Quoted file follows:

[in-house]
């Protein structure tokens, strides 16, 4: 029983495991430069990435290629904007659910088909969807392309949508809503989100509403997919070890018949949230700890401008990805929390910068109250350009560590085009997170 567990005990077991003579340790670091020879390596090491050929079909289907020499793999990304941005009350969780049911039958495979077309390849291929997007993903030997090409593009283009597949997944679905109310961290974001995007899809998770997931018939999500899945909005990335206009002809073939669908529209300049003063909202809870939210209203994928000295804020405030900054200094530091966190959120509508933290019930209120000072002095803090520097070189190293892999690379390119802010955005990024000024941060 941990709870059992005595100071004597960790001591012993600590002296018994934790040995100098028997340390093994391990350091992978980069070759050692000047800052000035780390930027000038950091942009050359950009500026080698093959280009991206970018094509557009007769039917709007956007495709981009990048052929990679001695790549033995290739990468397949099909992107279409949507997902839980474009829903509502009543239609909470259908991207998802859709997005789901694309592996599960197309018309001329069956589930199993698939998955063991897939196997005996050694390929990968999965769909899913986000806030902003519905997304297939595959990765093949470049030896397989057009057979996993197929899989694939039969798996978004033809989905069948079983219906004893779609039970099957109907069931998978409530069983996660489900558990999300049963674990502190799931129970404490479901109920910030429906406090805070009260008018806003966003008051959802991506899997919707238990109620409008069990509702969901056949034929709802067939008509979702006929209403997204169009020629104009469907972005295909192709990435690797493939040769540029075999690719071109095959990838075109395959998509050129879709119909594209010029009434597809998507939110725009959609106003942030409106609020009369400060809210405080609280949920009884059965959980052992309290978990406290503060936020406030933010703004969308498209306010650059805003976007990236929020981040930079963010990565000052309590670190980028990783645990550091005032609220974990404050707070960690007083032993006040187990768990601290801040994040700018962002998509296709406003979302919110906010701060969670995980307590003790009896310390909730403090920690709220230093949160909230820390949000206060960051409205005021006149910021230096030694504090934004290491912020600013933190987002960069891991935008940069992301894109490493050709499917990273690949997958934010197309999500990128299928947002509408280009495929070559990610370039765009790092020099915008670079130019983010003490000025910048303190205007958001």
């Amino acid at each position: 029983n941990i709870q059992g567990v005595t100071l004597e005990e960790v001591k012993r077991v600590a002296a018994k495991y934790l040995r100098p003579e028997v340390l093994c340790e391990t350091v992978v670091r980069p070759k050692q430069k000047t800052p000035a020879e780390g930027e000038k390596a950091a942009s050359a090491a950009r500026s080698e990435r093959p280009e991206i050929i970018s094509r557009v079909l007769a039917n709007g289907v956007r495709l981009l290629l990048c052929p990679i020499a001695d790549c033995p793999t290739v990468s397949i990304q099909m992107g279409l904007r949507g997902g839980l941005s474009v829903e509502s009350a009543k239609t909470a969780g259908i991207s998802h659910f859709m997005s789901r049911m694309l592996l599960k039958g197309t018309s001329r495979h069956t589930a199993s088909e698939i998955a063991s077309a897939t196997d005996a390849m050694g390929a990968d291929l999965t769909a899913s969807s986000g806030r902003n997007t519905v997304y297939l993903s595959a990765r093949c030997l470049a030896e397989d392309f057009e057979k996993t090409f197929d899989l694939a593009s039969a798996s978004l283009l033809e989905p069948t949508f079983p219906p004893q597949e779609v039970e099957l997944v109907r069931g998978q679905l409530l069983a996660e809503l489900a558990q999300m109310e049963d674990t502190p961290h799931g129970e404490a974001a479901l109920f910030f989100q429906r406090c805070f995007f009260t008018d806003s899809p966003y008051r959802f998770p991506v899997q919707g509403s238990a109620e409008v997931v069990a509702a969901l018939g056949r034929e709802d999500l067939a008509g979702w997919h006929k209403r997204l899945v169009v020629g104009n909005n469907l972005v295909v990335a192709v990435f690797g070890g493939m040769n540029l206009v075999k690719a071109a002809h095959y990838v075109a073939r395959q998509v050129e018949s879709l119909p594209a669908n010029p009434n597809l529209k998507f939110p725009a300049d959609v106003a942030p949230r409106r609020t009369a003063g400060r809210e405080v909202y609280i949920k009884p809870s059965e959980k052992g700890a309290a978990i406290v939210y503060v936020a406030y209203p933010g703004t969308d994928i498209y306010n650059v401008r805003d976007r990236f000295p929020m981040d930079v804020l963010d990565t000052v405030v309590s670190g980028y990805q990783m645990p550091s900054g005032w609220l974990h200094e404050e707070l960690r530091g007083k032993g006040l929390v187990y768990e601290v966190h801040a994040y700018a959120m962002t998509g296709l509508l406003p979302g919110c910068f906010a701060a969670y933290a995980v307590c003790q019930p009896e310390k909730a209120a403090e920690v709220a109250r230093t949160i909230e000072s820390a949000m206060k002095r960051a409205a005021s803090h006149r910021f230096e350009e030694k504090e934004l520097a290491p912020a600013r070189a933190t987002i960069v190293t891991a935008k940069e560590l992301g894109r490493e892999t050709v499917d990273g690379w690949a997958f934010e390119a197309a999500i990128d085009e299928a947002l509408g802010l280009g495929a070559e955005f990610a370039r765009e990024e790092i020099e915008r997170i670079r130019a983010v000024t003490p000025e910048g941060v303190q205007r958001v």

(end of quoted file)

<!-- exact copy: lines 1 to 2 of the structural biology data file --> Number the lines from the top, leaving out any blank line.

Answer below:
[in-house]
């Protein structure tokens, strides 16, 4: 029983495991430069990435290629904007659910088909969807392309949508809503989100509403997919070890018949949230700890401008990805929390910068109250350009560590085009997170 567990005990077991003579340790670091020879390596090491050929079909289907020499793999990304941005009350969780049911039958495979077309390849291929997007993903030997090409593009283009597949997944679905109310961290974001995007899809998770997931018939999500899945909005990335206009002809073939669908529209300049003063909202809870939210209203994928000295804020405030900054200094530091966190959120509508933290019930209120000072002095803090520097070189190293892999690379390119802010955005990024000024941060 941990709870059992005595100071004597960790001591012993600590002296018994934790040995100098028997340390093994391990350091992978980069070759050692000047800052000035780390930027000038950091942009050359950009500026080698093959280009991206970018094509557009007769039917709007956007495709981009990048052929990679001695790549033995290739990468397949099909992107279409949507997902839980474009829903509502009543239609909470259908991207998802859709997005789901694309592996599960197309018309001329069956589930199993698939998955063991897939196997005996050694390929990968999965769909899913986000806030902003519905997304297939595959990765093949470049030896397989057009057979996993197929899989694939039969798996978004033809989905069948079983219906004893779609039970099957109907069931998978409530069983996660489900558990999300049963674990502190799931129970404490479901109920910030429906406090805070009260008018806003966003008051959802991506899997919707238990109620409008069990509702969901056949034929709802067939008509979702006929209403997204169009020629104009469907972005295909192709990435690797493939040769540029075999690719071109095959990838075109395959998509050129879709119909594209010029009434597809998507939110725009959609106003942030409106609020009369400060809210405080609280949920009884059965959980052992309290978990406290503060936020406030933010703004969308498209306010650059805003976007990236929020981040930079963010990565000052309590670190980028990783645990550091005032609220974990404050707070960690007083032993006040187990768990601290801040994040700018962002998509296709406003979302919110906010701060969670995980307590003790009896310390909730403090920690709220230093949160909230820390949000206060960051409205005021006149910021230096030694504090934004290491912020600013933190987002960069891991935008940069992301894109490493050709499917990273690949997958934010197309999500990128299928947002509408280009495929070559990610370039765009790092020099915008670079130019983010003490000025910048303190205007958001």